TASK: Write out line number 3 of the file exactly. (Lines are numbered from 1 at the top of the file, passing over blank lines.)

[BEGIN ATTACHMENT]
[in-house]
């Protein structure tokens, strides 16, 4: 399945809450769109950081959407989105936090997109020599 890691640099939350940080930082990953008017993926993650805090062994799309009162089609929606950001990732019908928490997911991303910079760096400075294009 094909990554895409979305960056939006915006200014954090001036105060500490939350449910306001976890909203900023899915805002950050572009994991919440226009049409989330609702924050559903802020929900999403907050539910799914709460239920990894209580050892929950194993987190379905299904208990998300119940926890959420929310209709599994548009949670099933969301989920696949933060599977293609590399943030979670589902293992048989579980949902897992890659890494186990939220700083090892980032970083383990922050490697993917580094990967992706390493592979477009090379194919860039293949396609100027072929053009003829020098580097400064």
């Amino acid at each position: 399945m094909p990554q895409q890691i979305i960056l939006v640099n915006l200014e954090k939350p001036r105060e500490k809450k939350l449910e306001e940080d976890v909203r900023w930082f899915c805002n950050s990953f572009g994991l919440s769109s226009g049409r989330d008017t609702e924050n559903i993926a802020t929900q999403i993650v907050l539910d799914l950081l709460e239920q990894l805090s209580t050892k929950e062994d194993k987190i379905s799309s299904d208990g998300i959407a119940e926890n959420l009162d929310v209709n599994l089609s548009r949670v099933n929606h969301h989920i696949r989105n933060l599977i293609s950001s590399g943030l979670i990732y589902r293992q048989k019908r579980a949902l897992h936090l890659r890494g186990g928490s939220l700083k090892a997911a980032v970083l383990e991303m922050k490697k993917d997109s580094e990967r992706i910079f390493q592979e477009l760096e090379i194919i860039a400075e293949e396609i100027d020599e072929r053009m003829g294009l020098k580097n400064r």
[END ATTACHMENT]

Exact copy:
């Amino acid at each position: 399945m094909p990554q895409q890691i979305i960056l939006v640099n915006l200014e954090k939350p001036r105060e500490k809450k939350l449910e306001e940080d976890v909203r900023w930082f899915c805002n950050s990953f572009g994991l919440s769109s226009g049409r989330d008017t609702e924050n559903i993926a802020t929900q999403i993650v907050l539910d799914l950081l709460e239920q990894l805090s209580t050892k929950e062994d194993k987190i379905s799309s299904d208990g998300i959407a119940e926890n959420l009162d929310v209709n599994l089609s548009r949670v099933n929606h969301h989920i696949r989105n933060l599977i293609s950001s590399g943030l979670i990732y589902r293992q048989k019908r579980a949902l897992h936090l890659r890494g186990g928490s939220l700083k090892a997911a980032v970083l383990e991303m922050k490697k993917d997109s580094e990967r992706i910079f390493q592979e477009l760096e090379i194919i860039a400075e293949e396609i100027d020599e072929r053009m003829g294009l020098k580097n400064r």